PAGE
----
43% of the products surveyed use agents, with highest usage of agents found in low-income countries (75%), EAP (100%) and SSA (71%), and large countries >30 million inhabitants (49%) Role of banks still dominant - but in (contractual) collaboration with other entities: 73% Banks are involved in the operation of the innovative product in terms of being responsible for signing up new customers, setting up account and managing customer service, BUT in only 33% banks are solely responsible 9% schemes are operated by explicit joint venture between banks and non-banking entities 7

8 Trends based on the Global Payment Systems Survey 2012*:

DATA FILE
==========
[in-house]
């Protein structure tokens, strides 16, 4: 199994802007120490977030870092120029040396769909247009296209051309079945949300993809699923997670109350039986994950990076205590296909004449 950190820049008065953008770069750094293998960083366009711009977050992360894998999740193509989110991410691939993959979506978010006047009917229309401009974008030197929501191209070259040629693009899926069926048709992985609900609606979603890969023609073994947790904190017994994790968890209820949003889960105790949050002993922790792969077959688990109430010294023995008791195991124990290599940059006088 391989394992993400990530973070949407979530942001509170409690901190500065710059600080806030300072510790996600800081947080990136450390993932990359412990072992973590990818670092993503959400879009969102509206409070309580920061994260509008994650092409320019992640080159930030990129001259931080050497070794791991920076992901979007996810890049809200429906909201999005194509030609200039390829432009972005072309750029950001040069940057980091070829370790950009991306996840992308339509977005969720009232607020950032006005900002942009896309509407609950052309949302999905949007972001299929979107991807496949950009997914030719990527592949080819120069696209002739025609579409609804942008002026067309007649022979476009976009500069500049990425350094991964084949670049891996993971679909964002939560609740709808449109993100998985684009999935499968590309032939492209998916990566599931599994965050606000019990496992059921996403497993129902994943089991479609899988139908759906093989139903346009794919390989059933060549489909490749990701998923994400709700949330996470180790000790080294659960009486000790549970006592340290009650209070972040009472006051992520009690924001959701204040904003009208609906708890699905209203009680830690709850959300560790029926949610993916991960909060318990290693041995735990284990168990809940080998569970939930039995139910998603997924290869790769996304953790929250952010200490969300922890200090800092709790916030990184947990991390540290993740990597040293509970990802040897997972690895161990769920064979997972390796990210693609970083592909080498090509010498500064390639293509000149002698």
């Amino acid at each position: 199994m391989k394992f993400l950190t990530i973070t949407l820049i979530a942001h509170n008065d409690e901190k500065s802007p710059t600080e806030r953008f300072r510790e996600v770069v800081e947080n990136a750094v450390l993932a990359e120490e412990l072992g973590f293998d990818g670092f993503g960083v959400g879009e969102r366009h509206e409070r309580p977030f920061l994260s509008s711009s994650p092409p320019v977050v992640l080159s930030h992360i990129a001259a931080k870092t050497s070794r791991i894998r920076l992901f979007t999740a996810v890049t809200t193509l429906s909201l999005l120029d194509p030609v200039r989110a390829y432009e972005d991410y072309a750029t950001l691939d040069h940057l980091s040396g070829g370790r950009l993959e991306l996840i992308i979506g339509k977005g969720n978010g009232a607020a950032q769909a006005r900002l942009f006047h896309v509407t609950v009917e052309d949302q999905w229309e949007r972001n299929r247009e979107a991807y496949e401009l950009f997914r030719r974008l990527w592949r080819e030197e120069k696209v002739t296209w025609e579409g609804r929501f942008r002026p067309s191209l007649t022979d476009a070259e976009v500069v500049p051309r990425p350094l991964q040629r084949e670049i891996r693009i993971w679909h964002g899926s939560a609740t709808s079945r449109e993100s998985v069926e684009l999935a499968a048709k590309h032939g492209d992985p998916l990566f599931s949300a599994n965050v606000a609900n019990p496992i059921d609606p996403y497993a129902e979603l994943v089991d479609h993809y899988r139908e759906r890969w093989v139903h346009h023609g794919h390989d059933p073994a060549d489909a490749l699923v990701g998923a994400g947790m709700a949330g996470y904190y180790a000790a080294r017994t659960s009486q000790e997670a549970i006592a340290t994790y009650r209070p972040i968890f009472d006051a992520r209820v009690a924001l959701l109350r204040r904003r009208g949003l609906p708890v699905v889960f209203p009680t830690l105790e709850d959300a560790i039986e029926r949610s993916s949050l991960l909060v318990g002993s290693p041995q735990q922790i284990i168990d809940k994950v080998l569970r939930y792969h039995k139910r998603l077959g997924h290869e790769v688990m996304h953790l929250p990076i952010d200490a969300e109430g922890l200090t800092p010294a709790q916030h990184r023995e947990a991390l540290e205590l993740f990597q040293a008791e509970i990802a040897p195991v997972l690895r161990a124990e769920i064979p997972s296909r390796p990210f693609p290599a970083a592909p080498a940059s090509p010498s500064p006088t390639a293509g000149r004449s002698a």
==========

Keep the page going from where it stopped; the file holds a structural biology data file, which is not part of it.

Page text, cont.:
Non-banks issuing non-cash payment instruments In over 1/3 of the countries surveyed, non-banks issue non-cash payment instruments.** At the global level, the postal network and mobile operators are equally active as NBFIs Mobile operators are mostly active in low income and lower-middle income countries, typically of large population, located mainly in SSA, SA, and EAP The postal network has a stronger role in European countries and higher income levels Credit cooperatives offer non-cash payments in slightly less than 30% of the countries surveyed, followed by MFIs. The first appear to have a stronger role in upper-middle income countries, while the latter have a bigger presence in low-income countries. These are mostly supervised – nevertheless exceptions exist and are more frequent for MFIs The overall picture is not yet clear: unspecified “other” non-bank financial institutions were found to be equally relevant Where applicable, unsupervised NBFIs and non-financial institutions rely almost exclusively on a customer relationship with a direct account holder to access RTGS services. Although indirect access is more common, it emerges that supervision often translates in NBFIs being granted direct access (either with or without access to credit credit) Direct access of ACH infrastructure is mainly the prerogative of banks*** *Based on preliminary results **Ongoing analysis will establish the extent to which this figure may be underestimated – due to lack of oversight /regulation powers (?) ***Bank ownership and specific risk control requirements are being considered as the main factors behind this result 8